Right, there is a minus.

    I got it, thanks!

    Indeed not, since we are to assume that there is a sufficient amount of string over the pulley, there will always be a constant length ##a\pi## over the pulley and so we can ignore the potential energy contribution. A small piece of string wrapped around the pulley can be written as ##d\ell = a d\theta## and its potential energy ##\rho g d\ell##. I think this would be the right integral to check: $$U = \rho g a\int_{\pi}^0 \text{d}\theta = \text{const}$$
    Edit: No, wait, that cannot be correct by inspection of dimensions. I seem to be a missing a dimension of length somewhere which I cannot find.

    Not at all!
     
    Last edited: May 1, 2014
  9. May 1, 2014 #8

    BruceW

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    That's not quite right still. But maybe it's best not to dwell on this stuff... It is a 2d problem, and the vertical section of string essentially has a mass per area ##\delta_{(x-a)} \rho## So the 2d equation is ##dU=\delta_{(x-a)} \rho y dx dy## when we integrate over x, we simply get to your equation ##dU=\rho y dy##. So I think you intuitively skipped this first step. Which is not surprising, since teachers skip these kinds of steps all the time. But I think sometimes it's nice to recognise these kinds of steps.


    yeah, exactly. The contribution to the potential energy does not depend on time, or on our variable ##\ell## so we can ignore its contribution.

    umm, hehe you don't really need to find this value, since you've already stated that as long as there is enough string over the pulley, there will always be the same amount of mass here, and in the same position, so the contribution to the potential energy is constant.

    But I guess you can calculate it anyway. uh... it looks like you're calculating the weight, rather than the potential energy. Weight is ##\rho g d \ell## so calculating this won't give you potential energy.
     
  10. May 1, 2014 #9

    CAF123

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    Let me just check the notation - that is a delta function there?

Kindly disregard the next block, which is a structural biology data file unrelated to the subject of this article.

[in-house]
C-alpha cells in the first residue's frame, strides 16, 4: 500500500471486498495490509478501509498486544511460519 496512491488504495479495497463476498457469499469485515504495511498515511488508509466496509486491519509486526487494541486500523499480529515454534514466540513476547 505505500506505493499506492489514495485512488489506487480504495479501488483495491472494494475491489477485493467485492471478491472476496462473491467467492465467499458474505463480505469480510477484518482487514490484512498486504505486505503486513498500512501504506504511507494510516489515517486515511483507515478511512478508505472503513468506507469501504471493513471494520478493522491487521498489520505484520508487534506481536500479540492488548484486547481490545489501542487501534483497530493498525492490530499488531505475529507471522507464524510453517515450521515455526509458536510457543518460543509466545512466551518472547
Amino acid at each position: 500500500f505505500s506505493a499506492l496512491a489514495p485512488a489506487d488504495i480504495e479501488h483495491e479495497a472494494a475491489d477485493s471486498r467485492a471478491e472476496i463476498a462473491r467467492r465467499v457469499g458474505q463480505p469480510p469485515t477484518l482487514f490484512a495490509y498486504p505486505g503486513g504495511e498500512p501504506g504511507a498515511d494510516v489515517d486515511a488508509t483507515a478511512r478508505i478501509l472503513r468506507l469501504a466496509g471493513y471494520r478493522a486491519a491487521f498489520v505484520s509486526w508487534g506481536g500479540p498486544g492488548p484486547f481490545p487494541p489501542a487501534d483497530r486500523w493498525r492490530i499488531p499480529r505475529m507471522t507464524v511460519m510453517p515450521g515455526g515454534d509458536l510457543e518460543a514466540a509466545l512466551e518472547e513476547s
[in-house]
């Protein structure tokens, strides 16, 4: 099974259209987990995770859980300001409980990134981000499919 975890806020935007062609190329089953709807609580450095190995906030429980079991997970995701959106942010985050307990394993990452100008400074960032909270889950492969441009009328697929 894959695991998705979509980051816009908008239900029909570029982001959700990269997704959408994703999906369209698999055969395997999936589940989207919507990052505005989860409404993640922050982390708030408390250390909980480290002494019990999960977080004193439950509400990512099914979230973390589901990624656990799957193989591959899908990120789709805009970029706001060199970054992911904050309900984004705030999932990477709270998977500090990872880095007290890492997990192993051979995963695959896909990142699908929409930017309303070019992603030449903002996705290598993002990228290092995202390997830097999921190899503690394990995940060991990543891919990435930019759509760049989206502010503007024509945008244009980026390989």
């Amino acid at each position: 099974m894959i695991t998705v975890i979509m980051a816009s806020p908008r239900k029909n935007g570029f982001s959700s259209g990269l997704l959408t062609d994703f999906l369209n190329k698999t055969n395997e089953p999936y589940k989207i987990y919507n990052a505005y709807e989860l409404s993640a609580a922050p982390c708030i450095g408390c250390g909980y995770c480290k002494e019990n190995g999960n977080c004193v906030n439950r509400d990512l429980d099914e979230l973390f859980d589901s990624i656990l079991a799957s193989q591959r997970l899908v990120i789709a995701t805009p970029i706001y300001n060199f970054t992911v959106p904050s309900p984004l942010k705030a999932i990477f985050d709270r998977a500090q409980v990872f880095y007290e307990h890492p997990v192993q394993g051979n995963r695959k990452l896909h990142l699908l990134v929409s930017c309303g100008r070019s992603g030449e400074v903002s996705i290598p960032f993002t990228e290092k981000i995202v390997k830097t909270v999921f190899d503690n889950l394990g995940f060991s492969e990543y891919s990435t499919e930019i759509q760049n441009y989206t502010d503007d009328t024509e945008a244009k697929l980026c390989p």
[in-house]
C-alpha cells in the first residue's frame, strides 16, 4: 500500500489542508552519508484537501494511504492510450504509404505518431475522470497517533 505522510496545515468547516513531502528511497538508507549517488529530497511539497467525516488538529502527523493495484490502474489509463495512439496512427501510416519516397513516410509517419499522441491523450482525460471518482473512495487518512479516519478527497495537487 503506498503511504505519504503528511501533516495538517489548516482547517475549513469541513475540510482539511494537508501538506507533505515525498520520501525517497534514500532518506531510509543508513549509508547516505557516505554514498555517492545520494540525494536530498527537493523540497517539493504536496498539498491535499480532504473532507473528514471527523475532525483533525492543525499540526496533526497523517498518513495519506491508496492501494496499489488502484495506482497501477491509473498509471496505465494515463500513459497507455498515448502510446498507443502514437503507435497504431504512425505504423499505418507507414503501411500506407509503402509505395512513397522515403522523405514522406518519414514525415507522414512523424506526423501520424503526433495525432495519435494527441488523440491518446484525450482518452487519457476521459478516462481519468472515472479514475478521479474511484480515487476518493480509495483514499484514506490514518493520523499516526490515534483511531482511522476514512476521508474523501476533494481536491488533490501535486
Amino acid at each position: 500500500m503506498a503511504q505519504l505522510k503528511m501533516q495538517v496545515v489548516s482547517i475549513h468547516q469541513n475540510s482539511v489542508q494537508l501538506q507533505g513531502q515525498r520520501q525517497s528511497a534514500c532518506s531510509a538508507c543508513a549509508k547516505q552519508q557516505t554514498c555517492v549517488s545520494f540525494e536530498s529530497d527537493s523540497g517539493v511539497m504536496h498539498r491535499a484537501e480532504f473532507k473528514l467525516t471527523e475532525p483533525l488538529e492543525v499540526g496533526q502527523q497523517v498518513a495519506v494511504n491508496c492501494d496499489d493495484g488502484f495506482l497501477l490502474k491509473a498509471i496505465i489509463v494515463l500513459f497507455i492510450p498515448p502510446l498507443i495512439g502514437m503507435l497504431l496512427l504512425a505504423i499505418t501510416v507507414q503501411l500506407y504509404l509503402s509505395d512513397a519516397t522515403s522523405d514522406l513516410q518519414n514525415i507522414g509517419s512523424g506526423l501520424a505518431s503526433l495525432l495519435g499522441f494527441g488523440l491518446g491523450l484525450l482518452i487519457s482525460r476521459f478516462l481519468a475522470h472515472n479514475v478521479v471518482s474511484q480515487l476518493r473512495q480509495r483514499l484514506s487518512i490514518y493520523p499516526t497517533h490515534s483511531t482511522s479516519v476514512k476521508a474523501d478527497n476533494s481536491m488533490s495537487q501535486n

It doesn't matter about the actual constant, I just wanted to get the integral right. if ##d\ell = ad\theta## is a small segment of string around the pulley and at a height ##\ell## above the axle. Then ##dU = \rho d\ell g \ell = \rho a d\theta g \ell## is its potential energy contribution. Then I would integrate from 0 to pi, to give $$U = \rho a g \int_{0}^{\pi} l(\theta) \text{d}\theta = \rho g a( λ(\pi) - λ(0)) = \text{const}$$##λ## is the antiderivative of ##\ell##. Is that right?
     
  11. May 1, 2014 #10

    BruceW

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    yep, yeah, it looks a little bit weird because I put the argument in subscript for some reason.

    yeah, that looks good to me. Of course, ##d \ell## is not the differential of ##\ell## so the notation is a little confusing. So could use ##dS## instead (just to change notation), then it all looks good.
     
  12. May 2, 2014 #11

    BvU

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    Dumb says as dumb does:
    can't V be simply (l-l') M/L times g times (l+l')/2 ?
    First factor is the excess mass on one side
    Last factor is its (fixed) center-of-mass position

    Re-expressing in the (one single) generalized coordinate l (which was already part of the problem statement !!!) gives something proportional to l plus something constant.
     
  13. May 2, 2014 #12

    CAF123

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    Could you explain why you used a delta function there and the need for integrating over x?
     
  14. May 3, 2014 #13

    BruceW

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    it's a 2d problem, so what's the correct general equation for 2d? and our mass distribution in 2d is a very thin piece of string hanging vertically, so what is the equation for the mass distribution in this case? I said maybe it's not so useful to dwell on this kind of stuff, but I think it's important to recognise this is a 2d problem. So the starting point for this problem is generally to use 2d equations, and then later you reduce to an effectively 1d problem.
     
  15. May 3, 2014 #14

    BvU

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    Dumb speaking up again: Why nor 3D instead of 2D ? From the exercise formulation I like to think they want a 1D approach...
    Am I just lazy, or is there any clue that it should be 2D instead of 3 or 1 ?
     
  16. May 3, 2014 #15

    BruceW

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    you have to think in at least 2d at the start. the problem reduces to an effectively 1d problem. But that will not always happen generally, so you must start by thinking in 2d. For example, if we allowed the end of the string to move over the pulley, then you would need to use 2d.